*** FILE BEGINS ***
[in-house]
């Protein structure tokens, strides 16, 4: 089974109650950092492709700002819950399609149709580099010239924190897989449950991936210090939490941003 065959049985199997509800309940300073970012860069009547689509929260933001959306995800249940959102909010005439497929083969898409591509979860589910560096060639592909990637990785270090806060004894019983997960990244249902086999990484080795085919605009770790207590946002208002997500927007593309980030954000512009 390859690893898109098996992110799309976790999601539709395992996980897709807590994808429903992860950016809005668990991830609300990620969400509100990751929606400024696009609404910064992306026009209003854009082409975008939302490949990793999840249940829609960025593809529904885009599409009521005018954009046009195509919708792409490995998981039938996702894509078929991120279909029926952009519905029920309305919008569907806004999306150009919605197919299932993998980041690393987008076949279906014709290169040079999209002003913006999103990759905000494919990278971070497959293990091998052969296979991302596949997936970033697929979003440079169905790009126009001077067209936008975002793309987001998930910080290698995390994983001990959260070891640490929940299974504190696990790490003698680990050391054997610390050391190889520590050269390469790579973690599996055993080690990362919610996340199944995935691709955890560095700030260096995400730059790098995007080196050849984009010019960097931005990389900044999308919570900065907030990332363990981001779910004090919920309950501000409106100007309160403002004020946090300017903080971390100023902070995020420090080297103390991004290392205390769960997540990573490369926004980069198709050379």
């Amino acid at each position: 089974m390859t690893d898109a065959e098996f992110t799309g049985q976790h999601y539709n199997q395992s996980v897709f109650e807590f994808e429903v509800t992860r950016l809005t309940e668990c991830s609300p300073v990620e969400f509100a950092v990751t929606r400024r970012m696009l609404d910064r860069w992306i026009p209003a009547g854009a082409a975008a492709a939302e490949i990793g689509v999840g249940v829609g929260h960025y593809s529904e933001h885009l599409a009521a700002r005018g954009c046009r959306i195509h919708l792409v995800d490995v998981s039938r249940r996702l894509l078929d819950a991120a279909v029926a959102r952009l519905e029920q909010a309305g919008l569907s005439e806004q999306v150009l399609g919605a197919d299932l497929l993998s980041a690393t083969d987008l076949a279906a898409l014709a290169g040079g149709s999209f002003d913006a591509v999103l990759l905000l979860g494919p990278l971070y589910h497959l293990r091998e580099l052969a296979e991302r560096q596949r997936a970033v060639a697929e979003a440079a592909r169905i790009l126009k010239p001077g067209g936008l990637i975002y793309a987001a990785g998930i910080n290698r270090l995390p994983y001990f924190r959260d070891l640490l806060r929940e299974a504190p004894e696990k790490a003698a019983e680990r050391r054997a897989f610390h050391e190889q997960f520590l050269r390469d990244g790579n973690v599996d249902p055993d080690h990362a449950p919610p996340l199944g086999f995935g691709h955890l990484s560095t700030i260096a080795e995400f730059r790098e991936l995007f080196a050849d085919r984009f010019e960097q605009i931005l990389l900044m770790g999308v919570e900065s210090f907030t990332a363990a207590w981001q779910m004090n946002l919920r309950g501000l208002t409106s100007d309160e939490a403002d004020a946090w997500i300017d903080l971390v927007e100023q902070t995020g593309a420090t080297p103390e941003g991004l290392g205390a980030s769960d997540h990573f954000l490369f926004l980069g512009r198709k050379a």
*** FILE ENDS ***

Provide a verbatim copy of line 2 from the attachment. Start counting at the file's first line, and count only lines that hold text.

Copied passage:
């Protein structure tokens, strides 16, 4: 089974109650950092492709700002819950399609149709580099010239924190897989449950991936210090939490941003 065959049985199997509800309940300073970012860069009547689509929260933001959306995800249940959102909010005439497929083969898409591509979860589910560096060639592909990637990785270090806060004894019983997960990244249902086999990484080795085919605009770790207590946002208002997500927007593309980030954000512009 390859690893898109098996992110799309976790999601539709395992996980897709807590994808429903992860950016809005668990991830609300990620969400509100990751929606400024696009609404910064992306026009209003854009082409975008939302490949990793999840249940829609960025593809529904885009599409009521005018954009046009195509919708792409490995998981039938996702894509078929991120279909029926952009519905029920309305919008569907806004999306150009919605197919299932993998980041690393987008076949279906014709290169040079999209002003913006999103990759905000494919990278971070497959293990091998052969296979991302596949997936970033697929979003440079169905790009126009001077067209936008975002793309987001998930910080290698995390994983001990959260070891640490929940299974504190696990790490003698680990050391054997610390050391190889520590050269390469790579973690599996055993080690990362919610996340199944995935691709955890560095700030260096995400730059790098995007080196050849984009010019960097931005990389900044999308919570900065907030990332363990981001779910004090919920309950501000409106100007309160403002004020946090300017903080971390100023902070995020420090080297103390991004290392205390769960997540990573490369926004980069198709050379």